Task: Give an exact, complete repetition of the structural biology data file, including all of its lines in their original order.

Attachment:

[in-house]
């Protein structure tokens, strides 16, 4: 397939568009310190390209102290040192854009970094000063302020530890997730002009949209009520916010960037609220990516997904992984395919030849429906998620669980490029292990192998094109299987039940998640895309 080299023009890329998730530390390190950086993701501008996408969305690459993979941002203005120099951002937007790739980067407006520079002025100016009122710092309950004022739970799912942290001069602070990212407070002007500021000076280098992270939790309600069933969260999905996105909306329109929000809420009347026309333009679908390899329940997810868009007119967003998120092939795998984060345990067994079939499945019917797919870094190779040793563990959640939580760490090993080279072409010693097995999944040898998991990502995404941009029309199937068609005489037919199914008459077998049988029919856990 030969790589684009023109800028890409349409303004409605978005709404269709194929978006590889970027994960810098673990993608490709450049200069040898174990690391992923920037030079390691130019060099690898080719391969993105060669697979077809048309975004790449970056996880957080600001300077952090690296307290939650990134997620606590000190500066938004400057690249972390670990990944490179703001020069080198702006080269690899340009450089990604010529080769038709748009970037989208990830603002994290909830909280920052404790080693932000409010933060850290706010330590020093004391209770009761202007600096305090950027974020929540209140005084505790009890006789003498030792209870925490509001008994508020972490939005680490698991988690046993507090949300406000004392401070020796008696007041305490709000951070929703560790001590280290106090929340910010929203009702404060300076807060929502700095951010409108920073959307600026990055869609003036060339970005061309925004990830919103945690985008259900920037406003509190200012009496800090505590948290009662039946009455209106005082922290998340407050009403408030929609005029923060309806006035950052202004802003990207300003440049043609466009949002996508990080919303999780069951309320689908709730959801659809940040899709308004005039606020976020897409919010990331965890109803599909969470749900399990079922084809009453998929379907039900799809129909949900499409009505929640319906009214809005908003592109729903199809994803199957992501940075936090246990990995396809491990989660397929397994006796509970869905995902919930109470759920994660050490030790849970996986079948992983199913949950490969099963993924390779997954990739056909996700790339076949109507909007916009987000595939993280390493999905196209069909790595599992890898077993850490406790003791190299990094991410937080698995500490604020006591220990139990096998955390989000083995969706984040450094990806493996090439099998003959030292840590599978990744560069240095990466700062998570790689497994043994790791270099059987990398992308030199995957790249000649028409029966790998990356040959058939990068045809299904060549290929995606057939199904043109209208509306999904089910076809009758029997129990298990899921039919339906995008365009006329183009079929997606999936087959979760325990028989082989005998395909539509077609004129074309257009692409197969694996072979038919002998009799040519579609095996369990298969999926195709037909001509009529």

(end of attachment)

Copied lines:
[in-house]
């Protein structure tokens, strides 16, 4: 397939568009310190390209102290040192854009970094000063302020530890997730002009949209009520916010960037609220990516997904992984395919030849429906998620669980490029292990192998094109299987039940998640895309 080299023009890329998730530390390190950086993701501008996408969305690459993979941002203005120099951002937007790739980067407006520079002025100016009122710092309950004022739970799912942290001069602070990212407070002007500021000076280098992270939790309600069933969260999905996105909306329109929000809420009347026309333009679908390899329940997810868009007119967003998120092939795998984060345990067994079939499945019917797919870094190779040793563990959640939580760490090993080279072409010693097995999944040898998991990502995404941009029309199937068609005489037919199914008459077998049988029919856990 030969790589684009023109800028890409349409303004409605978005709404269709194929978006590889970027994960810098673990993608490709450049200069040898174990690391992923920037030079390691130019060099690898080719391969993105060669697979077809048309975004790449970056996880957080600001300077952090690296307290939650990134997620606590000190500066938004400057690249972390670990990944490179703001020069080198702006080269690899340009450089990604010529080769038709748009970037989208990830603002994290909830909280920052404790080693932000409010933060850290706010330590020093004391209770009761202007600096305090950027974020929540209140005084505790009890006789003498030792209870925490509001008994508020972490939005680490698991988690046993507090949300406000004392401070020796008696007041305490709000951070929703560790001590280290106090929340910010929203009702404060300076807060929502700095951010409108920073959307600026990055869609003036060339970005061309925004990830919103945690985008259900920037406003509190200012009496800090505590948290009662039946009455209106005082922290998340407050009403408030929609005029923060309806006035950052202004802003990207300003440049043609466009949002996508990080919303999780069951309320689908709730959801659809940040899709308004005039606020976020897409919010990331965890109803599909969470749900399990079922084809009453998929379907039900799809129909949900499409009505929640319906009214809005908003592109729903199809994803199957992501940075936090246990990995396809491990989660397929397994006796509970869905995902919930109470759920994660050490030790849970996986079948992983199913949950490969099963993924390779997954990739056909996700790339076949109507909007916009987000595939993280390493999905196209069909790595599992890898077993850490406790003791190299990094991410937080698995500490604020006591220990139990096998955390989000083995969706984040450094990806493996090439099998003959030292840590599978990744560069240095990466700062998570790689497994043994790791270099059987990398992308030199995957790249000649028409029966790998990356040959058939990068045809299904060549290929995606057939199904043109209208509306999904089910076809009758029997129990298990899921039919339906995008365009006329183009079929997606999936087959979760325990028989082989005998395909539509077609004129074309257009692409197969694996072979038919002998009799040519579609095996369990298969999926195709037909001509009529």